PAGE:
Couple who borrowed €1.2m challenge appointment of receiver
A COUPLE who borrowed around €1.2m to refinance property investments claim their lender had not validly appointed a receiver over their assets when they went into arrears following the economic crisis, the High Court heard.
Former window cleaning business owner, Anthony Freeman, and his wife Miriam, who live at Willowwood Lawn, Blanchardstown, Dublin, borrowed the money in 2006 from Bank of Scotland Ireland (BoSI) to fund the re-financing and refurbishment of six Dublin houses but following the financial crisis in 2008, they went into arrears at the bank appointed a receiver over the properties in 2011.
They claim the receiver was not validly appointed because by this time BoSI had been dissolved and its successor, Bank of Scotland plc (BoS), was not legally entitled to appoint a receiver.
They also claimed BoS had lost its entitlement to appoint the receiver because it had transferred the mortgages on a number of the properties to a third party as a means of raising capital, a process known as securitisation.
They also claimed BoS had breached a voluntary Central Bank code in relation to the securitisation.
BoS denies claims.
The court heard that validity of the receiver's appointment was the main outstanding issue between the Freemans and the bank following another High Court ruling last year that a number of other allegations they made could not proceed.
Joseph Hogan SC, for the Freemans, said while the case was now more about a technical argument in relation to the legality of the receiver's appointment, his clients were also seeking damages because of what he called the "brutality" of the bank's treatment of them.
Alternatively, they were seeking restitution of the properties.
Mr Hogan said around half of the €1.1m-€1.2m borrowed was used to re-finance existing loans the Freemans had on the properties with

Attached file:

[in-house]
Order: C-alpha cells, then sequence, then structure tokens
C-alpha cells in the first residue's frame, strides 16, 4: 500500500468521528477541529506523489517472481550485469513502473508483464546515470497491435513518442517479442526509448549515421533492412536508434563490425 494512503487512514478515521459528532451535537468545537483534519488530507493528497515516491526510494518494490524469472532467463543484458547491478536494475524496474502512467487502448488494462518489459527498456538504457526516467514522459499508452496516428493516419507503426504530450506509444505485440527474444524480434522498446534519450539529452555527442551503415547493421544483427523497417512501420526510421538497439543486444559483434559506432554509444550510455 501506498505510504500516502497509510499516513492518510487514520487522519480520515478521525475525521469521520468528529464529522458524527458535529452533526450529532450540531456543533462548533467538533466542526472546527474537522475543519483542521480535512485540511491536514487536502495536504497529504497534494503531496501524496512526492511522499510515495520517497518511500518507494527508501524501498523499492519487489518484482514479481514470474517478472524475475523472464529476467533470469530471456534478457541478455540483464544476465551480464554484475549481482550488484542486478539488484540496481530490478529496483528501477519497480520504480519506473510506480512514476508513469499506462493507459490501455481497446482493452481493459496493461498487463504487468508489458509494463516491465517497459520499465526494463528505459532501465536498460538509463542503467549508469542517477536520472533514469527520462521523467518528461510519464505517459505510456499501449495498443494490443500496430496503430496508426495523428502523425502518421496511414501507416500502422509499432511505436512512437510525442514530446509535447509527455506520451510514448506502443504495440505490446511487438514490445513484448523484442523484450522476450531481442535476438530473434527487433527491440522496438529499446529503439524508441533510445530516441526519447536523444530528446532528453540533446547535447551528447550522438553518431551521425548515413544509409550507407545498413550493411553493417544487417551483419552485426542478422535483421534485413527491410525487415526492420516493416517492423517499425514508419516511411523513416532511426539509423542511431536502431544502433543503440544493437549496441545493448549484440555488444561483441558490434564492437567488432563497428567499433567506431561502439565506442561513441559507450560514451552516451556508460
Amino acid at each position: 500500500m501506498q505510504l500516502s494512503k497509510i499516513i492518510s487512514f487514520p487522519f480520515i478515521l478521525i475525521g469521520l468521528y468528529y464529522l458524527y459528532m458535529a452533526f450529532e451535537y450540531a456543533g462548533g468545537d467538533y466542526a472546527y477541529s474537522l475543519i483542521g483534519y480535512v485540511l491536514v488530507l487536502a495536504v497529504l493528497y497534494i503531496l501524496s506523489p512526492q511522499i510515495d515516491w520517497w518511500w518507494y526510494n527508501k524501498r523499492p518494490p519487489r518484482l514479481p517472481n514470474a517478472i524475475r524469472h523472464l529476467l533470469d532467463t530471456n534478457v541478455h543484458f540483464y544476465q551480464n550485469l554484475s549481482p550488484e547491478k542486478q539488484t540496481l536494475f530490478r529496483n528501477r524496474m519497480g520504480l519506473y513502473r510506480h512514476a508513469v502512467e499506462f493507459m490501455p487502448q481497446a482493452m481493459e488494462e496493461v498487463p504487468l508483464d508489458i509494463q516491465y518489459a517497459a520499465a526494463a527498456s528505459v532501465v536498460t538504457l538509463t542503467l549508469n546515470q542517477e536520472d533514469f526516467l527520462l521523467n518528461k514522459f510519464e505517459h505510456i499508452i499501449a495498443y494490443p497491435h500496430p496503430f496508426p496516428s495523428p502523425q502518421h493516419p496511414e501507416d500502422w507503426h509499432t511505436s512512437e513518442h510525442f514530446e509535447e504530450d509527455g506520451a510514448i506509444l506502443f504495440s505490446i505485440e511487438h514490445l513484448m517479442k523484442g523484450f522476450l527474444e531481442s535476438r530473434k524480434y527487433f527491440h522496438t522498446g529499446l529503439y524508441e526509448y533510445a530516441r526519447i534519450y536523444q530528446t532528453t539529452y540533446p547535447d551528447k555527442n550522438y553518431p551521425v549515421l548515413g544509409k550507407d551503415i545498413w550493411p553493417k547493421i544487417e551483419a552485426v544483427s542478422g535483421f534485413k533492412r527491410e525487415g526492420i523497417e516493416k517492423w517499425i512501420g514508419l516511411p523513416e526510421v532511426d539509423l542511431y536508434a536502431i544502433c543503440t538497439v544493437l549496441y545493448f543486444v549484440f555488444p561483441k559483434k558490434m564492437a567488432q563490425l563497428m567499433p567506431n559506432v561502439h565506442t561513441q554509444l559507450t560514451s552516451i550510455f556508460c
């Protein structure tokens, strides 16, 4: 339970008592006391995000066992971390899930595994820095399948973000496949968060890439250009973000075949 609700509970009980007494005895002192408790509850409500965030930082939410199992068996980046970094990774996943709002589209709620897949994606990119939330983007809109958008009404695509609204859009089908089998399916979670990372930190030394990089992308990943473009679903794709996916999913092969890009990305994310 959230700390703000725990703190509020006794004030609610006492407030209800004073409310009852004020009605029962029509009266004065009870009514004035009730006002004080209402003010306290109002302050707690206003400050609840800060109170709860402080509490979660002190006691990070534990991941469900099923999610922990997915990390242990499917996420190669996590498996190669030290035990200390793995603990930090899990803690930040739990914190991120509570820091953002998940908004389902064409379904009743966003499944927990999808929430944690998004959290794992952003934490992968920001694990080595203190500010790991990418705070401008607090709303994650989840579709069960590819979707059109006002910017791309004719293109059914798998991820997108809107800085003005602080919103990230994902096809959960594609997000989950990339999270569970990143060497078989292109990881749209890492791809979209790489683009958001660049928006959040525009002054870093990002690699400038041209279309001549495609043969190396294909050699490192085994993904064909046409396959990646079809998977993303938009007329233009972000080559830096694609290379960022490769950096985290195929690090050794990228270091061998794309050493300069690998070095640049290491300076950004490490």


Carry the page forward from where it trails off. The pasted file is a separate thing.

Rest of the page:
First Active with the remainder going to refurbish them. They also
spent some of the money on themselves "for some nice holidays and buying new cars for each of them", Mr Hogan said.
All was going well until the financial collapse when they, like many others, got into trouble with the loans going into arrears in 2009, he said. The Freemans lost their business and are now on social welfare, he said.
They had at all times accepted they were in trouble but argued there was surplus income from the rents on their properties and an arrangement to deal with arrears could have been made but "when they tried to put this to the bank, it (BoS) had no ears, it would not listen", counsel said.
Counsel said part of their case was tht there was no power to appoint a receiver because, under Registration of Title Act 1964, registration of title from BoSI to BoS was never completed.
Paul Gallagher SC, for BoS, said following last year's High Court ruling, the Freemans were not entitled to raise a new issue that the receiver's appointment was invalid under registration of title legislation.
It was however irrelevant because under the contract between the parties, there was an entitlement to appoint a receiver which was entirely separate from any statutory right to do so, he said.
On the securitisation issue, there was nothing unusual about this lawful procedure whereby banks can raise capital by selling mortgages
to a third party, he said. It did not in any way affect the bank's
title to the properties or control of the mortgages and the right to appoint a receiver in arrears cases.
Mr Gallagher also said there was no breach of the Central Bank's code in relation to securitisation and it was, in any event, a voluntary, not a statutory, code.
The hearing continues before Mr Justice Brian McGovern.